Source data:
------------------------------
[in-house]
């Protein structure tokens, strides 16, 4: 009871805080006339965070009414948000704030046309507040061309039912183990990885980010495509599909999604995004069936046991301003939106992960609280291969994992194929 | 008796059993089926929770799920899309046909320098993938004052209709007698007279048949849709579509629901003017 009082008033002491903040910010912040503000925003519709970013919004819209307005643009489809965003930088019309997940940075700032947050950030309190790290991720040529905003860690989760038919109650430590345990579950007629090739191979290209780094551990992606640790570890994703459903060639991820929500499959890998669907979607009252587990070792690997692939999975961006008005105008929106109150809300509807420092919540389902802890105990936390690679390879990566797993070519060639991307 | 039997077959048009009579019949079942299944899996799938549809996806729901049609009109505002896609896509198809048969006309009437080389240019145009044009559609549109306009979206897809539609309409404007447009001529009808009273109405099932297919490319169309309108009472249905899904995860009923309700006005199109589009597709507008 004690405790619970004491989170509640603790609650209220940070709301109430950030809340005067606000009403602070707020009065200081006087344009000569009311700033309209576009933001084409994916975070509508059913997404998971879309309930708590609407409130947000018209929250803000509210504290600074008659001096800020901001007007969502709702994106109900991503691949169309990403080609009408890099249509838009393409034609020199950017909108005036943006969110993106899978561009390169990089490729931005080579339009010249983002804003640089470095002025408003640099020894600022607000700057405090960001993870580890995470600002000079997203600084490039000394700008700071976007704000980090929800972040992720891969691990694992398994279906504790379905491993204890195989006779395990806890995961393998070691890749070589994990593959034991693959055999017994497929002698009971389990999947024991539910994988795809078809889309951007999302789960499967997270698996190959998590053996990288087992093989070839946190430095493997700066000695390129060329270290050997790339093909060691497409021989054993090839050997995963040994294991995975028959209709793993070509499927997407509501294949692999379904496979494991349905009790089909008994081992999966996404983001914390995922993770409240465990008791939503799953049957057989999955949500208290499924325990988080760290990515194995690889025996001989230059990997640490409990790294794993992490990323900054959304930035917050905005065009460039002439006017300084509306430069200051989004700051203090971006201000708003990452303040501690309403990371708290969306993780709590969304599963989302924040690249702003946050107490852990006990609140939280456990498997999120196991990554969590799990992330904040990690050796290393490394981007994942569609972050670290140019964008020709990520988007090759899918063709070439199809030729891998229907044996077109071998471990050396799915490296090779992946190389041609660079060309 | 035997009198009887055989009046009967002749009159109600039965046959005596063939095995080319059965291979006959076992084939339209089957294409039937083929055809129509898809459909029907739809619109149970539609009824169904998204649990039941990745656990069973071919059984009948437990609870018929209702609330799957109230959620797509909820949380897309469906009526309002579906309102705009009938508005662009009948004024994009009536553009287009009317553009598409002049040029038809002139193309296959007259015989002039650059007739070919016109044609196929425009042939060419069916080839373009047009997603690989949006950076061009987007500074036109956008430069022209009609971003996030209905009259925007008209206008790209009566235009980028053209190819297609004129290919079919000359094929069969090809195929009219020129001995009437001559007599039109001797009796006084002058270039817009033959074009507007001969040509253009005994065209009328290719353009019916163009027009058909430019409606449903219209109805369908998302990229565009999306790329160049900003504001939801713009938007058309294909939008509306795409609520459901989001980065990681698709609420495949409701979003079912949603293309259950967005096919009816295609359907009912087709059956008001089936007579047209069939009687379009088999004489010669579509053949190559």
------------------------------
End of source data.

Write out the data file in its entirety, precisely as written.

[in-house]
């Protein structure tokens, strides 16, 4: 009871805080006339965070009414948000704030046309507040061309039912183990990885980010495509599909999604995004069936046991301003939106992960609280291969994992194929 | 008796059993089926929770799920899309046909320098993938004052209709007698007279048949849709579509629901003017 009082008033002491903040910010912040503000925003519709970013919004819209307005643009489809965003930088019309997940940075700032947050950030309190790290991720040529905003860690989760038919109650430590345990579950007629090739191979290209780094551990992606640790570890994703459903060639991820929500499959890998669907979607009252587990070792690997692939999975961006008005105008929106109150809300509807420092919540389902802890105990936390690679390879990566797993070519060639991307 | 039997077959048009009579019949079942299944899996799938549809996806729901049609009109505002896609896509198809048969006309009437080389240019145009044009559609549109306009979206897809539609309409404007447009001529009808009273109405099932297919490319169309309108009472249905899904995860009923309700006005199109589009597709507008 004690405790619970004491989170509640603790609650209220940070709301109430950030809340005067606000009403602070707020009065200081006087344009000569009311700033309209576009933001084409994916975070509508059913997404998971879309309930708590609407409130947000018209929250803000509210504290600074008659001096800020901001007007969502709702994106109900991503691949169309990403080609009408890099249509838009393409034609020199950017909108005036943006969110993106899978561009390169990089490729931005080579339009010249983002804003640089470095002025408003640099020894600022607000700057405090960001993870580890995470600002000079997203600084490039000394700008700071976007704000980090929800972040992720891969691990694992398994279906504790379905491993204890195989006779395990806890995961393998070691890749070589994990593959034991693959055999017994497929002698009971389990999947024991539910994988795809078809889309951007999302789960499967997270698996190959998590053996990288087992093989070839946190430095493997700066000695390129060329270290050997790339093909060691497409021989054993090839050997995963040994294991995975028959209709793993070509499927997407509501294949692999379904496979494991349905009790089909008994081992999966996404983001914390995922993770409240465990008791939503799953049957057989999955949500208290499924325990988080760290990515194995690889025996001989230059990997640490409990790294794993992490990323900054959304930035917050905005065009460039002439006017300084509306430069200051989004700051203090971006201000708003990452303040501690309403990371708290969306993780709590969304599963989302924040690249702003946050107490852990006990609140939280456990498997999120196991990554969590799990992330904040990690050796290393490394981007994942569609972050670290140019964008020709990520988007090759899918063709070439199809030729891998229907044996077109071998471990050396799915490296090779992946190389041609660079060309 | 035997009198009887055989009046009967002749009159109600039965046959005596063939095995080319059965291979006959076992084939339209089957294409039937083929055809129509898809459909029907739809619109149970539609009824169904998204649990039941990745656990069973071919059984009948437990609870018929209702609330799957109230959620797509909820949380897309469906009526309002579906309102705009009938508005662009009948004024994009009536553009287009009317553009598409002049040029038809002139193309296959007259015989002039650059007739070919016109044609196929425009042939060419069916080839373009047009997603690989949006950076061009987007500074036109956008430069022209009609971003996030209905009259925007008209206008790209009566235009980028053209190819297609004129290919079919000359094929069969090809195929009219020129001995009437001559007599039109001797009796006084002058270039817009033959074009507007001969040509253009005994065209009328290719353009019916163009027009058909430019409606449903219209109805369908998302990229565009999306790329160049900003504001939801713009938007058309294909939008509306795409609520459901989001980065990681698709609420495949409701979003079912949603293309259950967005096919009816295609359907009912087709059956008001089936007579047209069939009687379009088999004489010669579509053949190559």